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20 Movies You Need to See at AFI Fest 2012 

Thursday, Nov 1 2012
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AFI is traditionally the Los Angeles cinephile's best chance to catch up on the cream of the concluding year's world-class film festival crop, and the 2012 edition is no exception — the gems you missed at Sundance, Cannes, SXSW, Toronto and Venice are well represented.

Our critics have picked 20 films not to be missed, ranging from prospective Oscar nominees to new films from up-and-coming American indie filmmakers and international auteurs that might not screen in Los Angeles again.

We had to constrain our passion for space purposes, but these are not by any means the only great movies showing at the festival — both the New Auteurs and Young American competition lineups are as strong as they've ever been. Basically, go to Hollywood Boulevard between Nov. 1-9, throw a rock and you probably won't go wrong. —Karina Longworth

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Amour: Love after 80

Movies will merrily depict young human bodies being blown, carved or wood-chipped to pieces, but the inevitable decay that accompanies old age remains cinema's final taboo. Austrian provocateur Michael Haneke takes it on without flinching, depicting the final months of two happily married octogenarians, played by French legends Jean-Louis Trintignant and Emmanuelle Riva. Amour won Haneke his second Palme d'Or at this year's Cannes festival, and it's no less grueling than was The White Ribbon; what's new, and surprising, is how much genuine tenderness he also coaxes from such a grim scenario. Heartbreaking. (Mike D'Angelo)

Barbara: Spies in a hospital

Set in 1980 East Germany, Christian Petzold's depressive thriller manufactures considerable suspense from the plight of a doctor (Nina Hoss) who arrives at her new hospital post and quickly realizes that a friendly male colleague (Ronald Zehrfeld) has been instructed by the Stasi to spy on her. A bit problematic, that, because she's making preparations to cross the border illegally and because she finds herself more and more drawn to her ostensible persecutor. Both Petzold and Hoss are masters of withholding information (narrative, psychological, emotional) and then deploying it at the perfect moment. (M.D.)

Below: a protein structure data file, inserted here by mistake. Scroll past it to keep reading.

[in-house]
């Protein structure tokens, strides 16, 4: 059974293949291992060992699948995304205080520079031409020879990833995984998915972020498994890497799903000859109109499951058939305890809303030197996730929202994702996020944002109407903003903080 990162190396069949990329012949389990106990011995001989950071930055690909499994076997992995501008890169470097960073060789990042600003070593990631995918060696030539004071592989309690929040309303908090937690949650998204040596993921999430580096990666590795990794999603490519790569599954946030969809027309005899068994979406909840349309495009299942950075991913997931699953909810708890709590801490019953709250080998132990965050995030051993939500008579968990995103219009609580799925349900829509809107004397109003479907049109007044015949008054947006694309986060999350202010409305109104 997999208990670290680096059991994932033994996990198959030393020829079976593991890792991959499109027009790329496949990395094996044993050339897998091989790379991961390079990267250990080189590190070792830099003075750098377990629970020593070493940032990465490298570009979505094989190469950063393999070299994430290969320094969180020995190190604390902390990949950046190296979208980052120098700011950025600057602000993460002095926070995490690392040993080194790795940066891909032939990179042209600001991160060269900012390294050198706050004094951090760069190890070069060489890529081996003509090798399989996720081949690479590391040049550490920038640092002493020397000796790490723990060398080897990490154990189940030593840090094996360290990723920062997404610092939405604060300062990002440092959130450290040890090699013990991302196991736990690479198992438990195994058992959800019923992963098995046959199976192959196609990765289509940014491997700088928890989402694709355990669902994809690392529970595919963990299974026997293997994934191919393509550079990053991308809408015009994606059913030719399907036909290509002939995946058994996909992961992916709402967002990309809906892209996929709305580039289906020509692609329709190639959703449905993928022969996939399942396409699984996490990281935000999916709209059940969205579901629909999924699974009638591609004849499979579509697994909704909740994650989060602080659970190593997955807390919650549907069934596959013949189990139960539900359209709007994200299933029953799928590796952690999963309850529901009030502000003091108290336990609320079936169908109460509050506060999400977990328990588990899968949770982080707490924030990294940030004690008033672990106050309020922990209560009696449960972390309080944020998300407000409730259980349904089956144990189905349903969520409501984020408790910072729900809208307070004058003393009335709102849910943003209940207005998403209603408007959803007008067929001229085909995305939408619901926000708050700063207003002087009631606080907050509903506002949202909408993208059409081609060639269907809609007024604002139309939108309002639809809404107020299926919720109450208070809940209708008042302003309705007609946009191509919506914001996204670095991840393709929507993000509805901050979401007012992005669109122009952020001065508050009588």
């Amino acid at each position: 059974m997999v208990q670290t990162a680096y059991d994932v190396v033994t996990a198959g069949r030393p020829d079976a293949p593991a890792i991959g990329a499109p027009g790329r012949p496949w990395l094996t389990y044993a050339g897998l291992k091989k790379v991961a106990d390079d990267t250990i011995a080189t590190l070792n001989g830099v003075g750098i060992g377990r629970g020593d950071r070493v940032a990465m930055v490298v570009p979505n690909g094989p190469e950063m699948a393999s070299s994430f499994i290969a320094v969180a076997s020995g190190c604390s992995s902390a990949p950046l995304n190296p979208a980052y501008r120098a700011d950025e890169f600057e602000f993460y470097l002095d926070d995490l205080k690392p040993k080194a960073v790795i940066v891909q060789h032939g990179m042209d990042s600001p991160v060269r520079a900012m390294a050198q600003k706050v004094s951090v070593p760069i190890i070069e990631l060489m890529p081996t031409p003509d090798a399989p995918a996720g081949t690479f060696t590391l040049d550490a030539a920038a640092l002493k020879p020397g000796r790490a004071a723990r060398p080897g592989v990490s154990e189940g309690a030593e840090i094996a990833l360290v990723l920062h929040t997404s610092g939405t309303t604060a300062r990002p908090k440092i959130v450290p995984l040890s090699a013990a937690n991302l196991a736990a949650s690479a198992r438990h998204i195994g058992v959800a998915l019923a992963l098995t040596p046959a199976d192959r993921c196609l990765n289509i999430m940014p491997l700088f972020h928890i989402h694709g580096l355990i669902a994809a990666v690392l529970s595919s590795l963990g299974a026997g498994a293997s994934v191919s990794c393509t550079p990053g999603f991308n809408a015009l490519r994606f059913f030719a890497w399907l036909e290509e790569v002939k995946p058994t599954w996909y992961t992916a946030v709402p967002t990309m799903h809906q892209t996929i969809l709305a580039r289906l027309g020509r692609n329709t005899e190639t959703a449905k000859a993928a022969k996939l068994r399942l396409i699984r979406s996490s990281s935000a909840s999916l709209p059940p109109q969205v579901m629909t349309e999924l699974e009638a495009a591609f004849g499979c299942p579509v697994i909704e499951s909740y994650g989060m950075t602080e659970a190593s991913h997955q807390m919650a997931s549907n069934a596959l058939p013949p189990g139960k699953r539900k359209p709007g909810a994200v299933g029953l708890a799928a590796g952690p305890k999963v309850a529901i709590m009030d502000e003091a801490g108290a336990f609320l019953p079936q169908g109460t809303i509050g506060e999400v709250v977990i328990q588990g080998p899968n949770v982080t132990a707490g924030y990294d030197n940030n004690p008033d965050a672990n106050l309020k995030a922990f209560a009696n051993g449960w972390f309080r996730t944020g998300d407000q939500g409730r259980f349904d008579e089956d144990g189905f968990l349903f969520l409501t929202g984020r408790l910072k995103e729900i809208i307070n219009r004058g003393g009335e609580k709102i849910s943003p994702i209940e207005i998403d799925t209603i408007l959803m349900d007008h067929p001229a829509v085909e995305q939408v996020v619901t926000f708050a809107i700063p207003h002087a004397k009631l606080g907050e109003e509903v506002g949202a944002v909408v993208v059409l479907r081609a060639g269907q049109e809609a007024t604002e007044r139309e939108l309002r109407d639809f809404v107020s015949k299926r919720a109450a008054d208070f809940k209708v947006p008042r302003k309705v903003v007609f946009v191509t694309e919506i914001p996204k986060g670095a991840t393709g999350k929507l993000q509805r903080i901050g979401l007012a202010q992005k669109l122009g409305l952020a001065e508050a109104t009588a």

Beyond the Hills: Nuns on the run

Five years ago, Cristian Mungiu's 4 Months, 3 Weeks and 2 Days was instrumental in kicking off the Romanian new wave. Now he's back with another intensely gripping tale of two young women in uncertain peril, set in a contemporary monastery rather than the Ceausescu-era suburbs. One works there as a nun, the other has just arrived in the hope of persuading her to leave, and perhaps to resume a romance they'd shared while at school. But none of that sits especially well with the priest in charge, and it gets harder to breathe as the good intentions of Orthodox Christianity go agonizingly wrong. (M.D.)

The Central Park Five: Ken Burns on the big screen

While most people have heard of the 1989 Central Park jogger case, relatively few are aware that the five teenagers convicted of the crime wound up being exonerated more than a decade later. Ken Burns, his daughter and her husband assemble a solid miscarriage-of-justice documentary, but what makes it essential viewing is the inclusion of the kids' videotaped confessions, during which you truly get a sense of how it's possible for scared and confused suspects to admit to a crime they know they didn't commit. Somebody who sees this film will decide to become a public defender/crusader, guaranteed. (M.D.)

Eat Sleep Die: The daily grind

One of the year's most impressive debuts, from writer-director Gabriela Pichler, this tale of a young Swedish woman's struggle to find work after being laid off — complicated by her status as a Muslim (of Balkan heritage and fully assimilated) — is refreshingly devoid of knee-jerk miserablism. Instead, it's a well-wrought, wholly believable paean to resilience, featuring a phenomenal lead performance by energetic newcomer Nermina Lukac. Rare indeed is the film willing to acknowledge that most people's days are filled with a mix of both joy and frustration even at the seemingly best and worst of times; Eat Sleep Die conveys the whole truth, not merely the button-pushing parts. (M.D.)

Holy Motors: Real-life role-playing

Leos Carax's first feature in 13 years finds him lamenting the digital revolution in the giddiest way imaginable. Touring Paris in a white stretch limo, the ever-elastic Denis Levant (star of Carax's Boy Meets Girl, Mauvais Sang and The Lovers on the Bridge) embarks upon his daily series of "appointments," each of which sees him adopting a different guise, from bag lady to frustrated dad to professional assassin. For whose benefit these performances take place is never made fully clear, but seeing Holy Motors is a crazy-joyous experience. It's a movie so defiantly alive that it contradicts its mournful thesis at every turn. (M.D.)

The Hunt: A fugitive in Denmark

The set-up is boilerplate: A man is accused of an unconscionable act by a child, and his life becomes a waking nightmare as he struggles to clear his name. But there's nothing rote about The Hunt, which finds Danish director (and Dogme co-originator) Thomas Vinterberg in peak form — and working from a taut script — as he mines his obsession with the workings of community, specifically the way its attitude toward its members can flip on a dime from warm embrace to crucifixion. It's often brutal viewing as the underrated Mads Mikkelsen powerfully conveys the anguish and bafflement of a man whose life has unraveled. (Ernest Hardy)

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